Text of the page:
IPv6 is a technical term that is used quite frequently regarding cybersecurity, VPNs, and hosting. They play a big part in online computing and it’s important to have an understanding of what it is, how it works, and why it’s so important. In this blog, we’ll explain everything you need to know!
What is IP?
The abbreviation “IP” stands for “Internet Protocol”. Nearly all computers that can connect to the Internet communicate via TCP/IP (Transmission Control Protocol and Internet Protocol). These protocols use IP addresses to identify each device that connects to the internet and from where they are connecting.
You can compare your IP address as the return address on a letter.
There are two versions of internet protocol available right now:
- Internet Protocol version 4 / IPv4
- Internet Protocol version 6 / IPv6
What is IPv4?
IPv4 is the primary method for transferring data between networks and computers. IPv4 is a 32-bit decimal number containing four number strings. This means that there is a limited amount of IPv4 addresses available (approximately 4.29 billion unique IP addresses). To enable the Internet to growIPv6 has been designed.
What is IPv6?
IPv6 is the most recent version of Internet Protocol. IPv6 is a 128-bit decimal address and contains eight groups of four digits. There are three types of IPv6 addresses:
- Unicast – for one-to-one communication. This means that one computer transmits data to another computer. In this type of communication, there is only one sender and one receiver.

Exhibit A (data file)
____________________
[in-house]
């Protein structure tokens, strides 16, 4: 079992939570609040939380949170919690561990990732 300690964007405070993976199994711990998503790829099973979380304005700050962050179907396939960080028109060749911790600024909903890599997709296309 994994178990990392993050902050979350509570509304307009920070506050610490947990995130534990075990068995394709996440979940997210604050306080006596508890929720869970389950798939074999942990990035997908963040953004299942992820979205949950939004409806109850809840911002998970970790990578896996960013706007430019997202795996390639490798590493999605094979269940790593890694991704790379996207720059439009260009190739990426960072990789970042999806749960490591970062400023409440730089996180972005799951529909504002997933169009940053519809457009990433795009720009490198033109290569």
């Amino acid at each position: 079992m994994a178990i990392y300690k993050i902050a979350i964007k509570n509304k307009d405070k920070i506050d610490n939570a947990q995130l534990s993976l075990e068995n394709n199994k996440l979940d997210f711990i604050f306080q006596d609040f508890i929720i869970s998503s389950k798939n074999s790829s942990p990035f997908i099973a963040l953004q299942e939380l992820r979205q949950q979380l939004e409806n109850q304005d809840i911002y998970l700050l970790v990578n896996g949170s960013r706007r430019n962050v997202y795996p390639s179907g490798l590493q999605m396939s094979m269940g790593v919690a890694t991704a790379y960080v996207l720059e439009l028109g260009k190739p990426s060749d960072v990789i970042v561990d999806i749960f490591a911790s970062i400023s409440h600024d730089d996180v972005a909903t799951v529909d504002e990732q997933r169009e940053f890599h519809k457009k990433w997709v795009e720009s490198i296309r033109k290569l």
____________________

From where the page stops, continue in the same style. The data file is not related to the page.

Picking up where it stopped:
- Multicast – for one-to-many communication, which means that one source is transmitting data to a group of devices on the network.
- Anycast – in this type of communication, the source chooses the closest destination for transmission of data. In other words, data is delivered to one random host instead of the entire group.
Advantages of IPv6
There are many advantages of IPv6, to name a few:
- There are more than enough IPv6 addresses available
- It’s reliable
- You can split up and divide blocks
- You can replace IPMI/KVM with IPv6 addresses, which leaves you with more IPv4
- If you’re using 464XLAT, you can use IPv4 over IPv6 and share your IPv4 address with others via NAT64 (this is especially useful for home providers to continue to support IPv4 whilst complying with IPv6)
- You can give anyone a public IPv6 address
- You can use IPv6 via tunnel providers, even if you don’t have IPv6 yourself
- It supports multicast instead of broadcast (which is supported in IPv4)
- It supports addresses that are 128 bits long
- Strong security
Disadvantages of IPv6
Of course, there are also some cons:
- They aren’t easy to remember
- A lot of providers have not implemented IPv6 properly, which means that performance and routing can be worse than IPv4.
- Not all applications support IPv6 yet.
- It can’t communicate with IPv4 machines directly
- Blacklisting is difficult to monitor
- There are not many home providers that fully support IPv6
- VPNs have not yet upgraded their servers to support IPv6
Even though IPv4 was designed in 1998 by the Internet Engineering Task Force (IETF), it has only started to replace IPv4 since 2017. The expectation is that IPv6 will become the standard eventually. Until then, IPv4 addresses can still be bought and assigned.